False. The truth is there is no magic number. Mileage does play a role in a vehicle’s value, but not as much as you might think. As a general rule, the value of your vehicle will drop slightly with every 10,000 miles you add. But according to Edmunds data, there is no major drop-off at any certain milestone. Even the infamous 100,000-mile mark is not a value-killer as long as the vehicle is in good shape.
“In these uncertain economic times, it’s more important than ever to conserve cash for the unknown,” says Brian Kelly, travel expert and founder of The Points Guy. “For travelers, there’s never been a better time to use frequent flyer miles since airlines have reduced/eliminated fees to change or cancel awards. So you save money and get increased flexibility if your plans change.”
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As with airfares, the number of miles or points needed to book a frequent-flyer award seat will vary day by day. I recommend calling the awards desk rather than going online to search availability. Last year I was looking for business-class award seats on British Airways and found none online, but when I spoke to someone on the phone there were lots of options. That said, American was offering, on its app but not on its website, “online only” business and first-class awards at greatly reduced mileage, so it’s a good idea to try both methods. Check multiple times before committing.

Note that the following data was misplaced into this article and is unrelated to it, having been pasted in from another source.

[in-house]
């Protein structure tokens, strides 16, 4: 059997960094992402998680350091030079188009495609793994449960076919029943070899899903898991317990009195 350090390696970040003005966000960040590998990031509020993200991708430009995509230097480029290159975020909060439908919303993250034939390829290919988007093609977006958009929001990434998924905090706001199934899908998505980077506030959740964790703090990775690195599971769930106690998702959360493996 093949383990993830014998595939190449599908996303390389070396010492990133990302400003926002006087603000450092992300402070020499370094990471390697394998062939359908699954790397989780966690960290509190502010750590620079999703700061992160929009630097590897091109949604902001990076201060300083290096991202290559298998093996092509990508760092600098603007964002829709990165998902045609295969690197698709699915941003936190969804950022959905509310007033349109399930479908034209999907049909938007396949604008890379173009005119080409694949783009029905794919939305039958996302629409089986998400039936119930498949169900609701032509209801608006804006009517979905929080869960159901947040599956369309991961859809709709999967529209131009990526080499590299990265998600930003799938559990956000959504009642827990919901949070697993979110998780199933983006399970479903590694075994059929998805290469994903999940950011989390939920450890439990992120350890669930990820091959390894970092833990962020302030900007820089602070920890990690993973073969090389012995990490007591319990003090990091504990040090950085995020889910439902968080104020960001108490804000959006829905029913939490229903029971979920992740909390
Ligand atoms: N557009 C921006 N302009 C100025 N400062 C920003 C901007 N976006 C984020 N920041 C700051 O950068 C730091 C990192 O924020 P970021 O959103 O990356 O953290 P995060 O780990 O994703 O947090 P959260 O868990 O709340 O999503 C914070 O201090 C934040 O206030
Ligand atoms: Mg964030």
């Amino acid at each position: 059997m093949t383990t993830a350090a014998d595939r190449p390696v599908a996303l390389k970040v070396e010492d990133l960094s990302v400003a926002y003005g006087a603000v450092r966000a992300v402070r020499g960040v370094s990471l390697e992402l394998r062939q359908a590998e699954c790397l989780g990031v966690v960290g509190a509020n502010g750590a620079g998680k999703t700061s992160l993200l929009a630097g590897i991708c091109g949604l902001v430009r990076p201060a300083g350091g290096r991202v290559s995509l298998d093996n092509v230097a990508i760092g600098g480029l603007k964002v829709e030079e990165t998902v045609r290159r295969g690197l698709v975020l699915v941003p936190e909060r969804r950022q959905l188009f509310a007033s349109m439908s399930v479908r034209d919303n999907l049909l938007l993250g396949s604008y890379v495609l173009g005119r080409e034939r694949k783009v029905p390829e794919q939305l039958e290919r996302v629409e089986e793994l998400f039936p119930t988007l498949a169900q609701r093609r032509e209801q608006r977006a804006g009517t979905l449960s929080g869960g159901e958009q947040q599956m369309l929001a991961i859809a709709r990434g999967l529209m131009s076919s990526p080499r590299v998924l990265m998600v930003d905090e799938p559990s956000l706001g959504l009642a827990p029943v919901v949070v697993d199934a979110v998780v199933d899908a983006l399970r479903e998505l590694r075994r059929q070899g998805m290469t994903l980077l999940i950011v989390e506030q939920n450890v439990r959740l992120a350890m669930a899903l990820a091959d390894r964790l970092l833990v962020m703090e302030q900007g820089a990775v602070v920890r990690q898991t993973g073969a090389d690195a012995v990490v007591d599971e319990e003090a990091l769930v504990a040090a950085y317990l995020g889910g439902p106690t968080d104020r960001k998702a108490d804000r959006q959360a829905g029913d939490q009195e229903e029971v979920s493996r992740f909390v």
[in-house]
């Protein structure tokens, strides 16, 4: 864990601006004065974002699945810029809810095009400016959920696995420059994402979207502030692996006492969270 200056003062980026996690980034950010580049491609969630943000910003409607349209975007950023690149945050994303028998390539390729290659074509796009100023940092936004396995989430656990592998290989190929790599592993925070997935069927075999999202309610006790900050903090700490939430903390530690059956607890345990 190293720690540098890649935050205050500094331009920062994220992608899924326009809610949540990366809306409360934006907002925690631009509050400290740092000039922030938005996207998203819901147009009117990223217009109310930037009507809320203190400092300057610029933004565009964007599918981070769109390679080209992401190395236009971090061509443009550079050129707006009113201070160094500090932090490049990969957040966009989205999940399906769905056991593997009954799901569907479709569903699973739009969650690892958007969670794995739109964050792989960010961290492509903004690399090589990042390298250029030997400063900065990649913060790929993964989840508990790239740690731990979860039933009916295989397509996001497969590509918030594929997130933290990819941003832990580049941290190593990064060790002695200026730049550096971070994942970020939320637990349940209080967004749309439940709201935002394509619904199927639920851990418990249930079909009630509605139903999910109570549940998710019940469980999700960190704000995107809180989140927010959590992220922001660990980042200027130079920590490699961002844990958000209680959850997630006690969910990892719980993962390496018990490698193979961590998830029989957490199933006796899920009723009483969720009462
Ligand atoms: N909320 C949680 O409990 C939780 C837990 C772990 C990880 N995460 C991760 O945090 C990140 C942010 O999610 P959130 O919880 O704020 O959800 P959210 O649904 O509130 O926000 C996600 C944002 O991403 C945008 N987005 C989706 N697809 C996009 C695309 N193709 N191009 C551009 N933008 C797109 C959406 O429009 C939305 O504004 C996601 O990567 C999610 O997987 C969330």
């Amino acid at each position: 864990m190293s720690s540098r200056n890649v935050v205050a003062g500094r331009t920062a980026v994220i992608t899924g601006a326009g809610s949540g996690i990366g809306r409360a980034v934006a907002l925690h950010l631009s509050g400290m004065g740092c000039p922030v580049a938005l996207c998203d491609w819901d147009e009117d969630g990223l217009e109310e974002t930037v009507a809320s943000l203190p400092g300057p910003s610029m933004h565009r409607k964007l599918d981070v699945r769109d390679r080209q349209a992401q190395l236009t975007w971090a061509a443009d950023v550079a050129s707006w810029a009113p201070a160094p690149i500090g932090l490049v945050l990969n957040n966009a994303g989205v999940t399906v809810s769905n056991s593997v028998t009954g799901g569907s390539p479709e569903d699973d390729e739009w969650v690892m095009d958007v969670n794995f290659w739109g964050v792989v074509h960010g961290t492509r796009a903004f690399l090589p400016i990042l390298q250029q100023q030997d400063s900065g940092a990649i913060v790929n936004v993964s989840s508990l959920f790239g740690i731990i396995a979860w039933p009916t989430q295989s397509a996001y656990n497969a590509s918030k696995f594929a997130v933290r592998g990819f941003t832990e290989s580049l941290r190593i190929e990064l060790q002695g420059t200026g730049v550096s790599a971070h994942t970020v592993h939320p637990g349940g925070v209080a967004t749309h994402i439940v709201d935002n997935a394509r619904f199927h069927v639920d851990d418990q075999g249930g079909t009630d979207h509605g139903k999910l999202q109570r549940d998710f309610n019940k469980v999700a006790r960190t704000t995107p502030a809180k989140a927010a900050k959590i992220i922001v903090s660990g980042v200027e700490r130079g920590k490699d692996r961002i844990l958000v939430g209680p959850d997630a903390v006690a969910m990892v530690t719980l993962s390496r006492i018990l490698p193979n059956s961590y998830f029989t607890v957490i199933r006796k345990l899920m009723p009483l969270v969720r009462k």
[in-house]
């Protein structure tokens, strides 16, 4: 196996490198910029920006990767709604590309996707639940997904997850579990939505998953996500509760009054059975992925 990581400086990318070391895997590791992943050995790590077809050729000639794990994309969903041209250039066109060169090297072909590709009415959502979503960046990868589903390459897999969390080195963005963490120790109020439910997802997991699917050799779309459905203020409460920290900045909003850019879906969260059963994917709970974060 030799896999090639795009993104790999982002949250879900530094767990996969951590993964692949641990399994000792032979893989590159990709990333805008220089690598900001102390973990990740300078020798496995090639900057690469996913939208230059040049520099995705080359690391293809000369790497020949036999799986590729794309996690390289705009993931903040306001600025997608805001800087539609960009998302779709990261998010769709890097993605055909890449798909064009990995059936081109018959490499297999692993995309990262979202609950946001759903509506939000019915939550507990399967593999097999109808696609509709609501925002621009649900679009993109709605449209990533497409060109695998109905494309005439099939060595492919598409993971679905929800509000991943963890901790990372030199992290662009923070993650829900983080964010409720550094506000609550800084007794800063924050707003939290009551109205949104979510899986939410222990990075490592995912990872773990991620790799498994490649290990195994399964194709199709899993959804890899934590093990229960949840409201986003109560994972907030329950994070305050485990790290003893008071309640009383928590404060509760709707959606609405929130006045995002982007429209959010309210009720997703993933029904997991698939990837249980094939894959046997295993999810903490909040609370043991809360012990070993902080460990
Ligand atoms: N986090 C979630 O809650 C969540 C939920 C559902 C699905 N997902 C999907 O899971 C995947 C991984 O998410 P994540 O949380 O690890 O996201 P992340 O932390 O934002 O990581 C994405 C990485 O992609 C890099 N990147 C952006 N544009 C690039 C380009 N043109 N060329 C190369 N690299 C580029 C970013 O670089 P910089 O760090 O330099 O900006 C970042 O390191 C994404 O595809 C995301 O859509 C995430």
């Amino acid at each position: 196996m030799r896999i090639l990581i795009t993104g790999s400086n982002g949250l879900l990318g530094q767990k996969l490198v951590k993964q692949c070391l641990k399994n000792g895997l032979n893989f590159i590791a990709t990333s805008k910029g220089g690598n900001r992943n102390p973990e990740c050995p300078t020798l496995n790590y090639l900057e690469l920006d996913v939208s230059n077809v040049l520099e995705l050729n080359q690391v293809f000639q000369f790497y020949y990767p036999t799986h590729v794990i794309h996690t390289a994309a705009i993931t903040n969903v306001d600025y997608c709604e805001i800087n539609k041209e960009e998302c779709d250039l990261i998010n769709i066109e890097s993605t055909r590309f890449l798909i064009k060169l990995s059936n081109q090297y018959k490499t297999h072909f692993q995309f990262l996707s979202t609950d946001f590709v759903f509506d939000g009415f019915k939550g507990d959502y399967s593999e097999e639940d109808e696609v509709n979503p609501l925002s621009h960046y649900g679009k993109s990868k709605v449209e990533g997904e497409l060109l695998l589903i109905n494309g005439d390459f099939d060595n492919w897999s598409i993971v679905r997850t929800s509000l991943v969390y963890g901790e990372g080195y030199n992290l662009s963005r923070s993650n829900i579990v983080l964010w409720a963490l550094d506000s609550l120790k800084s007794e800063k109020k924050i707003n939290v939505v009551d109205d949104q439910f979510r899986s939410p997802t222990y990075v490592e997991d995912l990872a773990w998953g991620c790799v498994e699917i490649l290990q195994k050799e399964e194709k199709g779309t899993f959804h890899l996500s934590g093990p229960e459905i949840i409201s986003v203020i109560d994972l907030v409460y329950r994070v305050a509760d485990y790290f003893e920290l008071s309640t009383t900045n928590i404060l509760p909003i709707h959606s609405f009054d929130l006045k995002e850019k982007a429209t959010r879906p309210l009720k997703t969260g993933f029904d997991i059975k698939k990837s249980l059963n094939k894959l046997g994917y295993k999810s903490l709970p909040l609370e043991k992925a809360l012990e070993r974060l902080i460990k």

American, Delta and United let passengers use miles (15,000 to 20,000) plus a copay of $75, on lower-48 domestic routes, to upgrade from economy. Sometimes an upgrade is available immediately when you call the airline’s award desk, but usually you’ll be put on a waitlist.
American, Delta and United let passengers use miles (15,000 to 20,000) plus a copay of $75, on lower-48 domestic routes, to upgrade from economy. Sometimes an upgrade is available immediately when you call the airline's award desk, but usually you'll be put on a waitlist. How far in advance you book, the price of the economy fare, and the time you check in for the flight may affect your chances. Upgrades on flights to Hawaii and international destinations will cost more miles and higher copays, and other airlines besides those mentioned also allow mileage upgrades.
Get something for nothing. If you travel, sign up for a major credit card that pays you back in airline or hotel miles. A good source on current offers is ThePointsGuy.com. Or, save on everyday goods. Target’s REDcard gets you 5% off all purchases and free shipping on Target.com.